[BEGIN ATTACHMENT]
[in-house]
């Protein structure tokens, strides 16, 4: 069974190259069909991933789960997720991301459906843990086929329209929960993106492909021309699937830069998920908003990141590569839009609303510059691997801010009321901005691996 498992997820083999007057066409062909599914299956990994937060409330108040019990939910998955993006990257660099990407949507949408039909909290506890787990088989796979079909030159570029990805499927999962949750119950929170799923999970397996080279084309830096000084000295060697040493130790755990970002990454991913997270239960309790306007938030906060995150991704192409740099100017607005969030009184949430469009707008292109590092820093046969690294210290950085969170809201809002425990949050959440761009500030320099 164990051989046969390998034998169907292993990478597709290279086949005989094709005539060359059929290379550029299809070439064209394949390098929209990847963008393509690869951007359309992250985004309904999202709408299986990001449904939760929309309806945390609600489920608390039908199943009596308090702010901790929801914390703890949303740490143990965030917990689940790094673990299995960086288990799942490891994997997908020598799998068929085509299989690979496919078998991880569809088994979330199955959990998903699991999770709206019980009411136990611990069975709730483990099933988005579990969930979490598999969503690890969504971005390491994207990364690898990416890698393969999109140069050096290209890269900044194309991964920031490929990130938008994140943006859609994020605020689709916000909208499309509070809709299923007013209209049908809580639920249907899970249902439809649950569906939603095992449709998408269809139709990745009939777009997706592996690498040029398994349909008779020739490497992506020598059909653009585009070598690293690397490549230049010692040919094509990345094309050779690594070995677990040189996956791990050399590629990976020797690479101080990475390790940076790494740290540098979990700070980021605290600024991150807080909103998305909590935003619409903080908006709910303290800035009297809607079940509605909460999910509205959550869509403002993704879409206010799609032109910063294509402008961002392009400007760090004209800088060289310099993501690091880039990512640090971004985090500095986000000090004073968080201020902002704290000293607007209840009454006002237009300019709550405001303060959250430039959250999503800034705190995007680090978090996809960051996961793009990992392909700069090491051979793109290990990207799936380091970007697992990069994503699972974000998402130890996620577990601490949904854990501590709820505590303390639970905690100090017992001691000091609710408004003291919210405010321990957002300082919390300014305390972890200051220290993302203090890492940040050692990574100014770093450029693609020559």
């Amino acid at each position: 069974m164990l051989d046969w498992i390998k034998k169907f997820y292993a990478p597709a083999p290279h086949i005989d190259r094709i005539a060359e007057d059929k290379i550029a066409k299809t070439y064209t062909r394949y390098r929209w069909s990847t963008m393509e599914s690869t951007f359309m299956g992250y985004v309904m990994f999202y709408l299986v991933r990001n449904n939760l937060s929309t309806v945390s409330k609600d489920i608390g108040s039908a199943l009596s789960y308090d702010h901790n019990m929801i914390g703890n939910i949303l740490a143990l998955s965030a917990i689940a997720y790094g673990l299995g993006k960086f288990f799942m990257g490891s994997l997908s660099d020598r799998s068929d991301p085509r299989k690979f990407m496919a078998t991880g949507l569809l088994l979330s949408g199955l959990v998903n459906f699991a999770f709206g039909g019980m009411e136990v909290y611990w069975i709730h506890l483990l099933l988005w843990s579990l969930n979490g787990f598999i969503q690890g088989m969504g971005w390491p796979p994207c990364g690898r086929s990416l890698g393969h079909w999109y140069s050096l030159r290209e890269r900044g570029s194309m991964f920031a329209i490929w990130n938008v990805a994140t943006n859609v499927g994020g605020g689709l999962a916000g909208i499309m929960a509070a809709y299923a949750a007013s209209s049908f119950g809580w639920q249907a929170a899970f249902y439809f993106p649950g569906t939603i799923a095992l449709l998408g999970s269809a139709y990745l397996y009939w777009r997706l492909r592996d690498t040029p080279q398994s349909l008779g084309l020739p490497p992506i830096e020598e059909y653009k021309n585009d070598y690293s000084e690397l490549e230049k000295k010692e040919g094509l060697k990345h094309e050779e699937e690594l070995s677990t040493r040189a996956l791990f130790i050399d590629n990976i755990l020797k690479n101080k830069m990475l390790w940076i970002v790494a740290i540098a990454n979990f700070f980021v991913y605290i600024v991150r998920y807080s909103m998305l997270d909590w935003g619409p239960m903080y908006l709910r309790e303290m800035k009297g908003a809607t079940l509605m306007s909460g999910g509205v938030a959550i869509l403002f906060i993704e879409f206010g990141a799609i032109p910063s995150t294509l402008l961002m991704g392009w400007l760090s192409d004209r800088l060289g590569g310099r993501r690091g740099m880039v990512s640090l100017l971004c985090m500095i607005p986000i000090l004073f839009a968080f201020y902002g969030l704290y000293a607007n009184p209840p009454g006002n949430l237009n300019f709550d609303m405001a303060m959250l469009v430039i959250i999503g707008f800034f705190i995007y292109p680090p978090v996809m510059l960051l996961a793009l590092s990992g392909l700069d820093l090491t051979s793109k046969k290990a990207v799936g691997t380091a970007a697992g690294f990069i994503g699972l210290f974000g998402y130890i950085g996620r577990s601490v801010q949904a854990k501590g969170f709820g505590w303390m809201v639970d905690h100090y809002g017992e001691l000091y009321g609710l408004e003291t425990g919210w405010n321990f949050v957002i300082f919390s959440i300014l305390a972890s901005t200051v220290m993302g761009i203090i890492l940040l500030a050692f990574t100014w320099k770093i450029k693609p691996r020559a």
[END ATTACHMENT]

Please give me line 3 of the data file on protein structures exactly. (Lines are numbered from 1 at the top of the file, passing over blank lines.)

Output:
């Amino acid at each position: 069974m164990l051989d046969w498992i390998k034998k169907f997820y292993a990478p597709a083999p290279h086949i005989d190259r094709i005539a060359e007057d059929k290379i550029a066409k299809t070439y064209t062909r394949y390098r929209w069909s990847t963008m393509e599914s690869t951007f359309m299956g992250y985004v309904m990994f999202y709408l299986v991933r990001n449904n939760l937060s929309t309806v945390s409330k609600d489920i608390g108040s039908a199943l009596s789960y308090d702010h901790n019990m929801i914390g703890n939910i949303l740490a143990l998955s965030a917990i689940a997720y790094g673990l299995g993006k960086f288990f799942m990257g490891s994997l997908s660099d020598r799998s068929d991301p085509r299989k690979f990407m496919a078998t991880g949507l569809l088994l979330s949408g199955l959990v998903n459906f699991a999770f709206g039909g019980m009411e136990v909290y611990w069975i709730h506890l483990l099933l988005w843990s579990l969930n979490g787990f598999i969503q690890g088989m969504g971005w390491p796979p994207c990364g690898r086929s990416l890698g393969h079909w999109y140069s050096l030159r290209e890269r900044g570029s194309m991964f920031a329209i490929w990130n938008v990805a994140t943006n859609v499927g994020g605020g689709l999962a916000g909208i499309m929960a509070a809709y299923a949750a007013s209209s049908f119950g809580w639920q249907a929170a899970f249902y439809f993106p649950g569906t939603i799923a095992l449709l998408g999970s269809a139709y990745l397996y009939w777009r997706l492909r592996d690498t040029p080279q398994s349909l008779g084309l020739p490497p992506i830096e020598e059909y653009k021309n585009d070598y690293s000084e690397l490549e230049k000295k010692e040919g094509l060697k990345h094309e050779e699937e690594l070995s677990t040493r040189a996956l791990f130790i050399d590629n990976i755990l020797k690479n101080k830069m990475l390790w940076i970002v790494a740290i540098a990454n979990f700070f980021v991913y605290i600024v991150r998920y807080s909103m998305l997270d909590w935003g619409p239960m903080y908006l709910r309790e303290m800035k009297g908003a809607t079940l509605m306007s909460g999910g509205v938030a959550i869509l403002f906060i993704e879409f206010g990141a799609i032109p910063s995150t294509l402008l961002m991704g392009w400007l760090s192409d004209r800088l060289g590569g310099r993501r690091g740099m880039v990512s640090l100017l971004c985090m500095i607005p986000i000090l004073f839009a968080f201020y902002g969030l704290y000293a607007n009184p209840p009454g006002n949430l237009n300019f709550d609303m405001a303060m959250l469009v430039i959250i999503g707008f800034f705190i995007y292109p680090p978090v996809m510059l960051l996961a793009l590092s990992g392909l700069d820093l090491t051979s793109k046969k290990a990207v799936g691997t380091a970007a697992g690294f990069i994503g699972l210290f974000g998402y130890i950085g996620r577990s601490v801010q949904a854990k501590g969170f709820g505590w303390m809201v639970d905690h100090y809002g017992e001691l000091y009321g609710l408004e003291t425990g919210w405010n321990f949050v957002i300082f919390s959440i300014l305390a972890s901005t200051v220290m993302g761009i203090i890492l940040l500030a050692f990574t100014w320099k770093i450029k693609p691996r020559a």